This post is part of our “Campus Chronicles” series on Catholic higher education. You can read more stories by clicking “Campus Chronicles” in the Categories section to the right or by clicking here. For the latest updates on Catholic LGBT issues, subscribe to our blog in the upper right-hand corner of this page.

–Robert Shine, New Ways Ministry, November 22, 2016

Santa Clara University Responds to Anti-LGBT Slurs, Swastikas

Santa Clara University experienced multiple hate crimes last month, including messages against LGBT people, incidents which have energized members of the campus community to express their solidarity and demand change.

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Student vandalizing a poster at SCU

Vandals struck the California Jesuit school twice this past October, reported campus newspaper The Santa Clara:

“Over the weekend in Casa Italiana Residence Hall, a swastika was drawn in blood in an elevator and derogatory messages aimed at the LGBTQ community were written on a fourth floor hallway bulletin board. These acts came just two weeks after the 43 Students Memorial was defaced.”

The anti-LGBT messages appeared days before National Coming Out Day, when students on campus expressed their solidarity by affixing supportive fabric signs to their backpacks and coming out on social media. But LGBT programming and a generally affirming campus environment do not preclude prejudice said some students. Alaina Boyle, a senior who directs the Santa Clara Community Action Program and is queer, told The Santa Clara:

” ‘I have experienced discrimination and words of persecution from people on our campus before. . .I’m not surprised to hear that this is how some people really feel. . .I think there’s this overarching atmosphere of it being okay to put down certain groups and to speak out about how you feel about minority groups. I think that’s normalizing the hatred.’ “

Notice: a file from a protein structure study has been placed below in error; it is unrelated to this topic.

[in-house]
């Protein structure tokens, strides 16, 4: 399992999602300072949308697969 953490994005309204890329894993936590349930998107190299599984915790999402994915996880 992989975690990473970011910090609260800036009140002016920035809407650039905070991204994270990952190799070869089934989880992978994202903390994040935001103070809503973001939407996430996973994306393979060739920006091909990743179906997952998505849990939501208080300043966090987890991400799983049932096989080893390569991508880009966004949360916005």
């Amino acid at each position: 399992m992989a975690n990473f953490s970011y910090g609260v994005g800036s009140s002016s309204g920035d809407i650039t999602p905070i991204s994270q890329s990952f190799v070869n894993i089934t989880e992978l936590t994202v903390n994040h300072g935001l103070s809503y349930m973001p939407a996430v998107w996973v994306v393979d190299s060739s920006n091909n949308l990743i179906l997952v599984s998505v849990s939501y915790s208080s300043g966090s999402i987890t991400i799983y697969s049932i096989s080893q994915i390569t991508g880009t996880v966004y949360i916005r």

Students and several offices on campus organized a march in which 70 students, staff, faculty, and administrators participated. Marchers changed “We are one” and “Love not hate” during the witness, about which the Multicultural  Center’s director Isaac Nieblas explained to The Santa Clara:

“We want to be loud and we want to be proud and we want to showcase that regardless of the symbols of hate and undertone of racism and misogyny and bigotry that exists here on this campus. . .We are not going to stand for it and we are going to start moving forward hand and hand.”Fr. Michael Engh, SJ, the University’s president, participated in the march and explained that he was there because “it is important that the administration

Fr. Michael Engh, SJ, the University’s president, participated in the march and explained that he was there because “it is important that the administration demonstrate that all students are welcome here.” Engh said the acts had violated a “sense of home” on campus.

Administrators hosted a community forum shortly after the acts of vandalism to address students’ questions, and the Multicultural Center facilitated restorative circles to help students process the incidents.

The forum was tense, according to The Santa Clara, as students asked whether the perpetrators would remain on campus and administrators refused to give details citing confidentiality requirements and the involvement of the Santa Clara Police Department. Students also questioned why administrators had used terms like “bias incident” and “act of discrimination” instead of “hate crime” to describe the events.

A statement from 25 LGBTQ community members was subsequently released, condemning the acts and naming four demands:

“The document contains four core demands, including that the acts be called hate crimes rather than acts of discrimination and that a full description of the vandalism be released to the Santa Clara community.

“The statement also demands that the university increase the security of campus surveillance footage to prevent images of hate crimes from circulating around the university and ‘re-traumatizing’ affected communities.

“The joint statement also calls for using a ‘transformative justice’ approach in order to hold the perpetrators accountable. This would allow those affected to address the perpetrators directly.”

The topic of hate crimes targeting LGBT people and other marginalized communities is quite present in the U.S. today after the presidential election. Though these incidents at Santa Clara happened in October, the negative effects such crimes cause are harm more than just the campus community. What should not be lost is that not only tragedy occurred at Santa Clara, but solidarity from church leaders and an appeal for transformative justice by campus groups.

Clearly, the teachings of the church on justice, solidarity, and reconciliation are foremost considerations for the community at Santa Clara University. The rest of us would do well to keep these teachings at the forefront of our lives, too, in these coming months and years when it seems hate is poised to raise its ugly head.